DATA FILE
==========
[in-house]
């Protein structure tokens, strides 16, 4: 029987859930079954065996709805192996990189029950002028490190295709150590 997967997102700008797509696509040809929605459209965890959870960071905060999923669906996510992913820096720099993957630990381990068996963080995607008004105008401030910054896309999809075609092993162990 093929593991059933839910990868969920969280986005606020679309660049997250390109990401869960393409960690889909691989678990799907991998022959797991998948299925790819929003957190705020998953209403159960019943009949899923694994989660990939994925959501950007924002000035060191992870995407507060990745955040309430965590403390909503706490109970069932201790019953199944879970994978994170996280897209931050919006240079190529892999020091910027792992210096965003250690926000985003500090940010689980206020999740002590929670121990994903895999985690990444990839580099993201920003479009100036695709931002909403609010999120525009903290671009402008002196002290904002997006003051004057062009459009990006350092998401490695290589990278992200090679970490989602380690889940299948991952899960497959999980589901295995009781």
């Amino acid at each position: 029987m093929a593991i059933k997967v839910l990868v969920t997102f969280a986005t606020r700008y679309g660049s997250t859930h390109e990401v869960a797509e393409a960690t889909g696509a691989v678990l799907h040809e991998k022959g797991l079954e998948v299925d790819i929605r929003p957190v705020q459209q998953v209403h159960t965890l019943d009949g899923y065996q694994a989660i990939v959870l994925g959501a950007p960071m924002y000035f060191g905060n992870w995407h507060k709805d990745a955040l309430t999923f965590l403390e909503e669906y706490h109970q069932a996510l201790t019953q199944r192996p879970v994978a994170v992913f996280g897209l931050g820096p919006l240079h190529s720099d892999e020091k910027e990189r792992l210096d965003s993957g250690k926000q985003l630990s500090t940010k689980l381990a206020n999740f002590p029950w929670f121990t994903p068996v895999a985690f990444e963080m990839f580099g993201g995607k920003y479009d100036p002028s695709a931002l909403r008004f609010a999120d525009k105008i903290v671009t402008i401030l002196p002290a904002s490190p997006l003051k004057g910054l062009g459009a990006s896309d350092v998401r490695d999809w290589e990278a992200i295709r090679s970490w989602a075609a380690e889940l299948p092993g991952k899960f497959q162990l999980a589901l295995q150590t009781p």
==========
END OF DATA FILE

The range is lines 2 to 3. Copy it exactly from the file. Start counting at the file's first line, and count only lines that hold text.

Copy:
């Protein structure tokens, strides 16, 4: 029987859930079954065996709805192996990189029950002028490190295709150590 997967997102700008797509696509040809929605459209965890959870960071905060999923669906996510992913820096720099993957630990381990068996963080995607008004105008401030910054896309999809075609092993162990 093929593991059933839910990868969920969280986005606020679309660049997250390109990401869960393409960690889909691989678990799907991998022959797991998948299925790819929003957190705020998953209403159960019943009949899923694994989660990939994925959501950007924002000035060191992870995407507060990745955040309430965590403390909503706490109970069932201790019953199944879970994978994170996280897209931050919006240079190529892999020091910027792992210096965003250690926000985003500090940010689980206020999740002590929670121990994903895999985690990444990839580099993201920003479009100036695709931002909403609010999120525009903290671009402008002196002290904002997006003051004057062009459009990006350092998401490695290589990278992200090679970490989602380690889940299948991952899960497959999980589901295995009781």
């Amino acid at each position: 029987m093929a593991i059933k997967v839910l990868v969920t997102f969280a986005t606020r700008y679309g660049s997250t859930h390109e990401v869960a797509e393409a960690t889909g696509a691989v678990l799907h040809e991998k022959g797991l079954e998948v299925d790819i929605r929003p957190v705020q459209q998953v209403h159960t965890l019943d009949g899923y065996q694994a989660i990939v959870l994925g959501a950007p960071m924002y000035f060191g905060n992870w995407h507060k709805d990745a955040l309430t999923f965590l403390e909503e669906y706490h109970q069932a996510l201790t019953q199944r192996p879970v994978a994170v992913f996280g897209l931050g820096p919006l240079h190529s720099d892999e020091k910027e990189r792992l210096d965003s993957g250690k926000q985003l630990s500090t940010k689980l381990a206020n999740f002590p029950w929670f121990t994903p068996v895999a985690f990444e963080m990839f580099g993201g995607k920003y479009d100036p002028s695709a931002l909403r008004f609010a999120d525009k105008i903290v671009t402008i401030l002196p002290a904002s490190p997006l003051k004057g910054l062009g459009a990006s896309d350092v998401r490695d999809w290589e990278a992200i295709r090679s970490w989602a075609a380690e889940l299948p092993g991952k899960f497959q162990l999980a589901l295995q150590t009781p």